What if one piece of broccoli could help prevent cancer? Wishful thinking, right? But one dose of PREVNAR 13® can help prevent pneumococcal pneumonia.

As you age, you take extra steps, like eating right and exercising, to help prevent disease. If you’re 50 or older, take one more step. Help protect yourself against pneumococcal pneumonia with PREVNAR 13®.
 
The PREVNAR 13® (Pneumococcal 13-valent Conjugate Vaccine [Diphtheria CRM197 Protein]) vaccine is approved for adults 50 and older to help prevent pneumococcal pneumonia and invasive disease caused by 13 strains of Streptococcus pneumoniae (1, 3, 4, 5, 6A, 6B, 7F, 9V, 14, 18C, 19A, 19F, and 23F).
 
Prevnar 13® is not 100% effective and will only help protect against the 13 strains included in the vaccine. Effectiveness when given less than 5 years after a pneumococcal polysaccharide vaccine is not known.
 

PREVNAR 13®. Available in a single dose to help protect you from pneumococcal pneumonia.

PREVNAR 13® (Pneumococcal 13-valent Conjugate Vaccine [Diphtheria CRM197 Protein]) is a single shot approved to help prevent pneumococcal pneumonia in people 50 and older. This indication is based on immune responses to the vaccine. Please see Indications and Important Safety Information below.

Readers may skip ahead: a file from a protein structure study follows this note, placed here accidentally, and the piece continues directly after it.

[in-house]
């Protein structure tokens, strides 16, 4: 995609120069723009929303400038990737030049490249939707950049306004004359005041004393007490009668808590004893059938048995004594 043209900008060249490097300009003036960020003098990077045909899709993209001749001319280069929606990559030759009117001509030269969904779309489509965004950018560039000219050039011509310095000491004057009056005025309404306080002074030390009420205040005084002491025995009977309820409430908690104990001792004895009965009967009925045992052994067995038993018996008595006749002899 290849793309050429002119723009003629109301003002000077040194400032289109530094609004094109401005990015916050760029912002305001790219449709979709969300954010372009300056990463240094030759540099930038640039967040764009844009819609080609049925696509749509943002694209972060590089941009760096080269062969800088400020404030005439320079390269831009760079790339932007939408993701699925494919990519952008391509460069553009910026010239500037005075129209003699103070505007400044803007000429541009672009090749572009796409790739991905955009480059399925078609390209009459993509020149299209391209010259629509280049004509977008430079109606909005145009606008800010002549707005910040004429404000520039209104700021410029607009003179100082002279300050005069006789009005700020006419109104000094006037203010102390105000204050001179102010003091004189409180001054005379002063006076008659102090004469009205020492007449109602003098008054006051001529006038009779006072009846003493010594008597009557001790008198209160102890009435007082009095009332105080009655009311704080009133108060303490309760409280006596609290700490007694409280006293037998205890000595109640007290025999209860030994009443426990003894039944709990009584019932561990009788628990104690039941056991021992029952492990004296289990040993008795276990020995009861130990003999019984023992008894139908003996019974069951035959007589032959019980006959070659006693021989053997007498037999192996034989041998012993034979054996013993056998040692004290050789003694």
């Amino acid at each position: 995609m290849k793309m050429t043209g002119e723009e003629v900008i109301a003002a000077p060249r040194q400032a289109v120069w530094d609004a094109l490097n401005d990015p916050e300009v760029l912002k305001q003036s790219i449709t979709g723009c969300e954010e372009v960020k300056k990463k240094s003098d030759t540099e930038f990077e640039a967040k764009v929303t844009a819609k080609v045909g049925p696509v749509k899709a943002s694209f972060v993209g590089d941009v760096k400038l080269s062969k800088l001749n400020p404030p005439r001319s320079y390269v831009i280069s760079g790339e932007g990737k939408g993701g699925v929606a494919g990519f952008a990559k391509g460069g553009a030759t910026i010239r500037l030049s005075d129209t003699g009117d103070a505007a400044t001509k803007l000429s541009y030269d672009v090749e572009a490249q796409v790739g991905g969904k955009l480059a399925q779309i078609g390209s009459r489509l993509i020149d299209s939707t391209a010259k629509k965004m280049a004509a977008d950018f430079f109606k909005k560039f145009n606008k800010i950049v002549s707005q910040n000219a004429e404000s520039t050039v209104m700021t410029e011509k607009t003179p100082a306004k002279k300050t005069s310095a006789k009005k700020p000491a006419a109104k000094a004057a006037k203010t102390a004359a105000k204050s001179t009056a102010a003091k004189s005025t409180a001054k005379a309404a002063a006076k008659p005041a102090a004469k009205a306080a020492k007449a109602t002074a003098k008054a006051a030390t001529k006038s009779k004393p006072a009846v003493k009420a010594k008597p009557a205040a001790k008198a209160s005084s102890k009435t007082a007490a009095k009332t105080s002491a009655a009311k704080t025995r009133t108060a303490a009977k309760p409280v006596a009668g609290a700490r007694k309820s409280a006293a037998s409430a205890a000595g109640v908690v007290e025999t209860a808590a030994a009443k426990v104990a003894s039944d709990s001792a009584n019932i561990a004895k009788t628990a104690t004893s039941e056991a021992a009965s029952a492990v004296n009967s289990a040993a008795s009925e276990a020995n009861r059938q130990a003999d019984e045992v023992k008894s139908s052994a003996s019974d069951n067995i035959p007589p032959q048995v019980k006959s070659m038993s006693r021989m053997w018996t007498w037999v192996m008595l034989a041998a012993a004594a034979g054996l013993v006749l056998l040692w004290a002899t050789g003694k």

Check your health insurance coverage for PREVNAR 13® today.

  • If you’re 65 or older, PREVNAR 13® may be covered by Medicare Part B with $0 out-of-pocket cost.
  • If you’re between the ages of 50 and 64, check with your insurance provider.
  • Need help paying for your Pfizer medicines? Pfizer Rx Pathways™ is here to help. Learn more at PfizerRXPath.com

Side Effects

What you should know about the side effects of PREVNAR 13®.

Pfizer is committed to consistently monitoring the safety of PREVNAR 13® (Pneumococcal 13-valent Conjugate Vaccine [Diphtheria CRM197 Protein]). In clinical studies, PREVNAR 13® was given to more than 5,000 adults 50 and older. PREVNAR 13® does not contain a live virus or bacteria. It contains the same protein that has been a building block of vaccines for more than 20 years.
 
Some patients have experienced side effects. But they are generally mild.
 
Because PREVNAR 13® is given by injection, the common side effects reported in clinical trials were injection site reactions: redness, swelling, pain at the injection site, and limitation of arm movement. There were also systemic side effects: fatigue, headache, muscle pain, joint pain, decreased appetite, chills, and rash.
 
PREVNAR 13® should not be given to anyone with a severe allergic reaction to any component of PREVNAR 13® or any diphtheria toxoid–containing vaccine.  Adults with weakened immune systems (eg, HIV infection, leukemia) may have a reduced immune response. In adults, immune responses to Prevnar 13® were reduced when given with injected seasonal flu vaccine. In adults, the common side effects were pain, redness, or swelling at the injection site, limitation of arm movement, fatigue, headache, muscle pain, joint pain, decreased appetite, chills, or rash.
 
If you experience any side effects related to the vaccination, you should report them to your health care provider. You are encouraged to report negative side effects of vaccines to the US Food and Drug Administration (FDA) and Centers for Disease Control and Prevention (CDC). Visit www.vaers.hhs.gov or call 1-800-822-7967.